As one of the first states to implement a workers’ compensation-specific formulary, Texas has shown much success. Several statistics stand out from a 2016 review of their formulary.
- Between 2011 and 2014, the number of injured employees receiving “N” drugs (drugs requiring additional authorization) fell by 83%. Those receiving any other drugs fell by 12%.
- In this same period, the number of “N” drug prescriptions decreased by 85% and other drug prescriptions fell by 14%. The associated costs dropped by 80% and 14%, respectively.
- Opioid costs as total pharmacy costs dropped from 27% in 2009 to 18% in 2015.
- “The number of claims receiving N-drug opioids with 90+ MMEs/day decreased from almost 15,000 in 2009 to less than 500 in 2015.”
Ohio has also seen success with its drug formulary.
- Since implementing, the state has seen a 59% decrease in opioid dependence, which can in large part be contributed to the measures taken with the formulary.
- Overall, the average medical cost per claim decreased by 60% and average lost time per claim decreased by 66%.
These statistics give impressive support for the use of formularies in workers’ compensation.
Not a one-size-fits-all Approach
Ultimately, state-mandated drug formularies are effective tools to address difficult issues in workers’ compensation. However, not every state can utilize formularies in the same way, nor should they. Each state needs to consider their biggest challenges and how formularies can be applied to mitigate these issues. As states continue to develop formularies and collect subsequent data, they will be able to optimize these formulary programs for best results.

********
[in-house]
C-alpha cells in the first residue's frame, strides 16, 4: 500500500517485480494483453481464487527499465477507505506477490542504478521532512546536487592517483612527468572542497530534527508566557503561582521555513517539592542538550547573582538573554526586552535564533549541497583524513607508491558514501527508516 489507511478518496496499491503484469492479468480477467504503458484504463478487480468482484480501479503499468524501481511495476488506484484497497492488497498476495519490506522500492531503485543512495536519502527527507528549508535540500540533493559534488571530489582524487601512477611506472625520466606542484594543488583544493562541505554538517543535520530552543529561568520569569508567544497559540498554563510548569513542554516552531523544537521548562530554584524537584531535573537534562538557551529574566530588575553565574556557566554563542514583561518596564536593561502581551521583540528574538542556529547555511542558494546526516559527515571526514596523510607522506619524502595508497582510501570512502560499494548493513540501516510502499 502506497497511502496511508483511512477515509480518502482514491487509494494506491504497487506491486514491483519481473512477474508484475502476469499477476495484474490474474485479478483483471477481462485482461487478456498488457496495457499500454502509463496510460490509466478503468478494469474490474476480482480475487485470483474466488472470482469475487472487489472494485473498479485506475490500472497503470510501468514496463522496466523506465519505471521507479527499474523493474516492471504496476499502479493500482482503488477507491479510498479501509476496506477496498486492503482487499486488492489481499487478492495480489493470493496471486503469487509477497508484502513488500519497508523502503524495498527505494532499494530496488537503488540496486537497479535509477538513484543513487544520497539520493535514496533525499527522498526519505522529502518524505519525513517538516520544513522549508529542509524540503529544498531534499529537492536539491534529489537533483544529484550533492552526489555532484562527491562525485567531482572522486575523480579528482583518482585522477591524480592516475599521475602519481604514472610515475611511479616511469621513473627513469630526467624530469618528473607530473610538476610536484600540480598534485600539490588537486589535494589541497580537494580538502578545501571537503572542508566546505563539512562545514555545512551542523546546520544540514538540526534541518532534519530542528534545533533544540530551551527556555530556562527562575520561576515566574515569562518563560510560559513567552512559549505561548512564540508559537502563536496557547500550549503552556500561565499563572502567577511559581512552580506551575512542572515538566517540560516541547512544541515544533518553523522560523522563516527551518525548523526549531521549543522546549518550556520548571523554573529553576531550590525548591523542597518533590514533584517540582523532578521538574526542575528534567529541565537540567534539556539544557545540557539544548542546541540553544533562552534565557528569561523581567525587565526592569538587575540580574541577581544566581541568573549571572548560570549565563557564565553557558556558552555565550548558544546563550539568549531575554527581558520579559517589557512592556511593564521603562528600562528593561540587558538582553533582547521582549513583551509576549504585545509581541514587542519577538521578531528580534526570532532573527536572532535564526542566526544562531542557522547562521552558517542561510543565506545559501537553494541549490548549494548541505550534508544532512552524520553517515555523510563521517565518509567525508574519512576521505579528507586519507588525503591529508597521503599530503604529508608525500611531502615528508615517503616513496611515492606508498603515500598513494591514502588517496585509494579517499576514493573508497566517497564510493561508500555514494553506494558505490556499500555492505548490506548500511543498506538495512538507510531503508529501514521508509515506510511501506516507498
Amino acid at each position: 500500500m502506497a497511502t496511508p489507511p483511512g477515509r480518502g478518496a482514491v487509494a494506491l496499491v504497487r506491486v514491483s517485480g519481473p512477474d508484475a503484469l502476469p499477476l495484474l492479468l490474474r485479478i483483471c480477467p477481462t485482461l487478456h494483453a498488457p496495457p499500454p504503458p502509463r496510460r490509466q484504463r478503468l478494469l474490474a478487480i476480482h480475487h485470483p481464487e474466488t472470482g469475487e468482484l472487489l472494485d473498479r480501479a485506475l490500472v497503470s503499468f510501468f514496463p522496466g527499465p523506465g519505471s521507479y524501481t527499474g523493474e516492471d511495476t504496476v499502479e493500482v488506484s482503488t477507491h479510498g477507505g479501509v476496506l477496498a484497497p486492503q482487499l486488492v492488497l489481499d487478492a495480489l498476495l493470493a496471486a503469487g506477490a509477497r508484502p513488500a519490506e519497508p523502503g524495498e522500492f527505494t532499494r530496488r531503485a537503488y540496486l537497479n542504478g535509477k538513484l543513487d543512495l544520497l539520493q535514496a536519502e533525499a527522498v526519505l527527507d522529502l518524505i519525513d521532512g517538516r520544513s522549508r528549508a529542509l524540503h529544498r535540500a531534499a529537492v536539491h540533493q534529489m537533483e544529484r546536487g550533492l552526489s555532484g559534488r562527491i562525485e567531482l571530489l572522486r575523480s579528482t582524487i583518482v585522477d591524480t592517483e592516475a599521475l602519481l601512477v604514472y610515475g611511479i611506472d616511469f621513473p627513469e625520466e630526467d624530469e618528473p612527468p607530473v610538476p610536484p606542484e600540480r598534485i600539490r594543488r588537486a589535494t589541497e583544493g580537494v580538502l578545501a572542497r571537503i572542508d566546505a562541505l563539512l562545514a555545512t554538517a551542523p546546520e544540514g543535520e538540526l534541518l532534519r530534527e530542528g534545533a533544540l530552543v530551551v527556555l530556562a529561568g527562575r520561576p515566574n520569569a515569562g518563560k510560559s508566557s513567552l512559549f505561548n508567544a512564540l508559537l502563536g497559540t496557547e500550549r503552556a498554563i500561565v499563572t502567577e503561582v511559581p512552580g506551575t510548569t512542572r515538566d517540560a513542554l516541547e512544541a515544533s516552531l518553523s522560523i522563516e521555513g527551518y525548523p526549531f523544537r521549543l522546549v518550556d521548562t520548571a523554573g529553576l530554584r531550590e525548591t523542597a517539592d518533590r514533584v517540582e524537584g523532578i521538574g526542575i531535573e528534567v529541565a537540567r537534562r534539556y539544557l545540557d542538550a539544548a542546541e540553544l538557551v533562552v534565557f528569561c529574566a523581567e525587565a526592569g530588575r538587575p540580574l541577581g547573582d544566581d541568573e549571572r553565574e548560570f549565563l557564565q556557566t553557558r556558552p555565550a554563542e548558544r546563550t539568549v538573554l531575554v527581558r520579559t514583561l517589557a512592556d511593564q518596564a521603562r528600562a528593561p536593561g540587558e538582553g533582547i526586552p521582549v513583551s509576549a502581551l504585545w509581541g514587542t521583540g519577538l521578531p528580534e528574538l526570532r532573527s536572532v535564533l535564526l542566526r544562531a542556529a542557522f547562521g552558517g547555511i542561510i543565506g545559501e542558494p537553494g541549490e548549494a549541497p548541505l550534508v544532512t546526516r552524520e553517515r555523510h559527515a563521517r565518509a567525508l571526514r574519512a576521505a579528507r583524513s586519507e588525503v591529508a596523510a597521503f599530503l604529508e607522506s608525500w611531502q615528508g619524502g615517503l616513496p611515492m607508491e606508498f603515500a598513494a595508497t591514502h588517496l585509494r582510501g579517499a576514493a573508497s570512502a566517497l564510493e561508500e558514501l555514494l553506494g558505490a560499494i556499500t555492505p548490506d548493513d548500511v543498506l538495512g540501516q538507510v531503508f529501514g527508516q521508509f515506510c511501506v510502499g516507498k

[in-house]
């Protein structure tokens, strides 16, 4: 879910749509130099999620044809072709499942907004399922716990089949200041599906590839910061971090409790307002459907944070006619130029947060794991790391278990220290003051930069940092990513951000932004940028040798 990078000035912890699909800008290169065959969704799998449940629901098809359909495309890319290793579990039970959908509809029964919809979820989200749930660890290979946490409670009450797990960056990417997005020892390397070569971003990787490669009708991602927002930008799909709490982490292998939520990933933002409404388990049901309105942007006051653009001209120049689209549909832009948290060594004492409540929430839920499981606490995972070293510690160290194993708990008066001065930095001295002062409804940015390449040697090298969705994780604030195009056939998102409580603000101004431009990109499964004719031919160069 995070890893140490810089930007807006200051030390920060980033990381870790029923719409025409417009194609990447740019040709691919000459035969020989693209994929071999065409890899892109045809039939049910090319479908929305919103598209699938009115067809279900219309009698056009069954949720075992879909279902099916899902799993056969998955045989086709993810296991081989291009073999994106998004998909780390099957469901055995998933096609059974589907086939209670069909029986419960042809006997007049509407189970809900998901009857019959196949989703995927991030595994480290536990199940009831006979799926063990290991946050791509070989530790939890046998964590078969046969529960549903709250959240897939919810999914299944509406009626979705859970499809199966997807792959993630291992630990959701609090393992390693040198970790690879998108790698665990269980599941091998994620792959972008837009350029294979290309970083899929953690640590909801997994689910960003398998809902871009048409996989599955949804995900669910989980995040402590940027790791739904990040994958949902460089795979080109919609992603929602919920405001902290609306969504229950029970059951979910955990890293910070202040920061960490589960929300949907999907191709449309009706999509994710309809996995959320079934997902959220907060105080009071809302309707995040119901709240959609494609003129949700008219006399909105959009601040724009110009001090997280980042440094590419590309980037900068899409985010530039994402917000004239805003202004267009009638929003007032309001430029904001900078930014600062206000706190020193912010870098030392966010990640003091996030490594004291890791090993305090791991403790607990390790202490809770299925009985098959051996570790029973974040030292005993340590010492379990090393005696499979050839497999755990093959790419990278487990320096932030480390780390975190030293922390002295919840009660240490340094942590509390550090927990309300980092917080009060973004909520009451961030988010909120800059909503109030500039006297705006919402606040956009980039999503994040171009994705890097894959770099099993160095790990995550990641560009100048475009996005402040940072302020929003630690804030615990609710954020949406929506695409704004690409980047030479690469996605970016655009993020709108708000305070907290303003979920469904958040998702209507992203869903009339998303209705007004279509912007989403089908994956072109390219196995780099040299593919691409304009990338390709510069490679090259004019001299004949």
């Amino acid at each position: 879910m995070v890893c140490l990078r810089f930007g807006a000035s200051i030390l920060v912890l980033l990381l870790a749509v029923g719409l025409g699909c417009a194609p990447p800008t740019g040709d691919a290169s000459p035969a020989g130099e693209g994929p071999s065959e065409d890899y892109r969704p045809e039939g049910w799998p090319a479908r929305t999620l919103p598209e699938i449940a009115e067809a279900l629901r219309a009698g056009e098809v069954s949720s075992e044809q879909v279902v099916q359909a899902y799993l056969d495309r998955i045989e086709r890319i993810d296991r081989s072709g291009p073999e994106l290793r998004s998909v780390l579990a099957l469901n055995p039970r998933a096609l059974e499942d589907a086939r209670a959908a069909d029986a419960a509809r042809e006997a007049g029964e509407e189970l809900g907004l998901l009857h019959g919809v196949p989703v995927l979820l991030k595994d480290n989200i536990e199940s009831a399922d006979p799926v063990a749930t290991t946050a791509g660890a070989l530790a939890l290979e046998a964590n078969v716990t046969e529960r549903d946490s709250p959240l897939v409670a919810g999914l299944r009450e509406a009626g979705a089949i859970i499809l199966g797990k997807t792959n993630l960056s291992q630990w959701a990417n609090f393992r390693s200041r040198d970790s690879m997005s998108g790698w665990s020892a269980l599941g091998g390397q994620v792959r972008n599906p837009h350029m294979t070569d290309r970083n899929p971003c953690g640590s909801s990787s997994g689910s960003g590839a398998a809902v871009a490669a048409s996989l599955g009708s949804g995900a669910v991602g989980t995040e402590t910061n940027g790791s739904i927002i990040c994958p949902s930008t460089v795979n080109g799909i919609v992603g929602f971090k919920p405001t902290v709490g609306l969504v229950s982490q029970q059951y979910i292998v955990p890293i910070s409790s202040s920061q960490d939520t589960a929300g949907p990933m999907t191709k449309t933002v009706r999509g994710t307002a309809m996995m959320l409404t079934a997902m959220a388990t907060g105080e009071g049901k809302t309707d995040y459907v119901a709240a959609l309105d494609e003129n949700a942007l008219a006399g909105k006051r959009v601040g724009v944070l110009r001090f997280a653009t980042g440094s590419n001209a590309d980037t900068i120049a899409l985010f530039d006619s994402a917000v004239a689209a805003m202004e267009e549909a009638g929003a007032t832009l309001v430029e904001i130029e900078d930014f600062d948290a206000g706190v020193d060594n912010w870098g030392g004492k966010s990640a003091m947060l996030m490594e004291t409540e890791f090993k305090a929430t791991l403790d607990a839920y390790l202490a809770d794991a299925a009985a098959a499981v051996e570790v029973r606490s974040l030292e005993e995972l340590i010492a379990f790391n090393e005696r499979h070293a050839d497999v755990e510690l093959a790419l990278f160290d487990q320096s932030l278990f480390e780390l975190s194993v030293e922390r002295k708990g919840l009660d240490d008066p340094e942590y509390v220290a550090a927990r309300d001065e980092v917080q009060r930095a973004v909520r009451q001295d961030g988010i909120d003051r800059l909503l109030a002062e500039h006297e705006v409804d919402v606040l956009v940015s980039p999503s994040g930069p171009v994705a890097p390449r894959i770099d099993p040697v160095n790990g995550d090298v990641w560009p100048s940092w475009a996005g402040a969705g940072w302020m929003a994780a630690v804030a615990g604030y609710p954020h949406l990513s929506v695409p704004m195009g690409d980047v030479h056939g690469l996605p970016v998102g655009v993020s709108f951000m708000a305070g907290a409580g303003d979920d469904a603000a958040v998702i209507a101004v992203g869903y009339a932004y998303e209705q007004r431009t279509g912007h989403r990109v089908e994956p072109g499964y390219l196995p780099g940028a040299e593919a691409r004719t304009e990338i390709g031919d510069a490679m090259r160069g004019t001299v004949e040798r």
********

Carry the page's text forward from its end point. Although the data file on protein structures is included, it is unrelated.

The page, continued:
About Brian Allen
Brian Allen is a nationally recognized policy expert for workers’ compensation and insurance issues across the country. Allen currently serves as Vice President of Government Affairs for Mitchell’s Pharmacy Solutions team. Allen has lobbied nationally for workers’ compensation issues for more than 14 years and has more than 25 years of political experience. Allen is a former elected member of the Utah House of Representatives. As a government affairs specialist, Allen was actively engaged in the development of the Texas Drug Formulary Rule, the Tennessee Drug Formulary Rule, the California and Arkansas formularies and other critical rulemakings around the country.
Allen is currently involved in Indiana, New York, Pennsylvania, Montana, Louisiana and Arkansas on drug formulary proposals and is working with other states on medical management, pharmacy and reimbursement issues.”
About Mitchell ScriptAdvisor
Mitchell ScriptAdvisor, the PBM solution built for the workers’ compensation industry, leverages technology and expertise to connect the ENTIRE claim. From a fully customizable portal experience to industry leading networks and comprehensive clinical management, ScriptAdvisor provides effective, efficient, and successful management of your claims. ScriptAdvisor delivers visibility beyond an individual prescription. It integrates with bill review and managed care solutions for a more holistic approach to claim management. ScriptAdvisor combines all of this with robust analytics and outstanding customer service to empower better outcomes for all. Read more of Mitchell’s thought leadership at mitchell.com/mpower